Gama, Vasco

, an illustrious Portuguese, is immortalized by his discovery of the passage to the East Indies by the Cape of Good Hope. The maritime town of Sines in Portugal was the place of his birth, his family was good, but not noble, till made so by the h.)no;irs he acquired. In 1497, Emanuel king of Portugal, earnestly desirous of making discoveries in those parts of the globe, appointed Gama to command an expedition to endeavour to sail round the Cape, then called the Cape of Tempests. Vasco highly pleased with this appointment, which suited his undaunted and adventurous spirit, sailed from the Tagus, July 8, having two ships besides his own, and a store ship. At Lisbon he was generally considered as going to certain destruction, and the whole equipment as devoted; but though, on his approach to the Cape, he actually encountered dreadful storms, his perseverance was not to be conquered. Like Columbus, he had to contend with the mutinous despondence of his own people, as well as with the elements, but was superior to all. Having doubled the Cape on the 20th of November, he sailed along the eastern coast of Africa, but met with inveterate | hostility and treachery from the Moorish settlers, except the king of Melinda. He proceeded as far as Calicut, doubled the Cape again in April 1499, and returned to Lisbon in the space of two years and alifkost two months. The king and nation were overjoyed at this success, and he was created count of Vidiguere, and admiral of the Indian, Persian, and Arabian seas. Gama now rested a few years, while Cabral was sent out with thirteen ships; and John de Nova, with a reinforcement of three more, visited Calicut; but it was found that greater force was wanted, and in 1502, he set sail again, having twenty ships under his command. He returned in September 1503, with thirteen ships laden with riches. When Emanucl, kingof Portugal died, the credit of Gama continued unimpaired, and in 1524, he was by his successor, John III. appointed viceroy of India. He returned thither a third time, and established his seat of government at Cochin, but died on the 24th of December 1525, almost as soon as he was settled. He was honoured with the title of don fof himself and his posterity, and created a grandee of Portugal. Gama was formed by nature to conduct the most arduous enterprises. His intrepidity, which was invincible, was not more remarkable than his sagacity and prudence: and the feelings of his heart appear to wonderful advantage, when we find him, amidst all the extravagance of public applause, after his first return from India, drooping for the loss of his brother and companion of his voyage, Paulus de Gama, and unable to enjoy his fame. He had even sent his flag-ship home before him, under the command of Coello, his next officer, that he might attend and sooth the death-bed of tbis beloved brother. Such a victory of tenderness over ardent and successful ambition, gives a better picture of his heart than the most elaborate eulogium. The poem of Camoens, entitled “The Lusied,” on Gama’s first expedition, is now well known in this country by Mickle’s able translation. 1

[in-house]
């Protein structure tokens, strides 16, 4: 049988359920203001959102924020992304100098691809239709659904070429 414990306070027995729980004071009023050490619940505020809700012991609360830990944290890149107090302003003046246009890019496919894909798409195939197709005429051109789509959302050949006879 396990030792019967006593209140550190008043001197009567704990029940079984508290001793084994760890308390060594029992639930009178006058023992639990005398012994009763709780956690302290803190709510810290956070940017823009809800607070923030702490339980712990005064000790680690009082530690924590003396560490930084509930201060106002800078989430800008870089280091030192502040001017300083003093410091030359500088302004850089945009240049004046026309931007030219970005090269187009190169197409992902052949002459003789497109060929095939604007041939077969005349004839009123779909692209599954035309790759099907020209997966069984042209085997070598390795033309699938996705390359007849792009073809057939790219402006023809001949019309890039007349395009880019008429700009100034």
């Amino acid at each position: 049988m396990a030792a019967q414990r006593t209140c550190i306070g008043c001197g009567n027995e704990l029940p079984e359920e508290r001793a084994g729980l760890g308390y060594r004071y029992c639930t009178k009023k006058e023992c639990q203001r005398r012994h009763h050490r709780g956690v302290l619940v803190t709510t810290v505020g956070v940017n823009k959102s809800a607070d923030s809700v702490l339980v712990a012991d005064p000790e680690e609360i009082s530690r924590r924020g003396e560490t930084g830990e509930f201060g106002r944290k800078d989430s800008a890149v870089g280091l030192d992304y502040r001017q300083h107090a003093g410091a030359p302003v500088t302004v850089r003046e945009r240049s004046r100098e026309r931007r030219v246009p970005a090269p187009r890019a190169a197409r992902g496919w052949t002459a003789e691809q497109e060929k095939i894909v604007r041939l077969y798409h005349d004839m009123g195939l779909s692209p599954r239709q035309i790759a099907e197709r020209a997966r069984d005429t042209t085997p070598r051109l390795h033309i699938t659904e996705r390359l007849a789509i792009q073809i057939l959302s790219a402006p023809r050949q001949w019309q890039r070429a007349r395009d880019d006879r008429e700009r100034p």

Moreri. Robertson’s Hist, of Arfterica.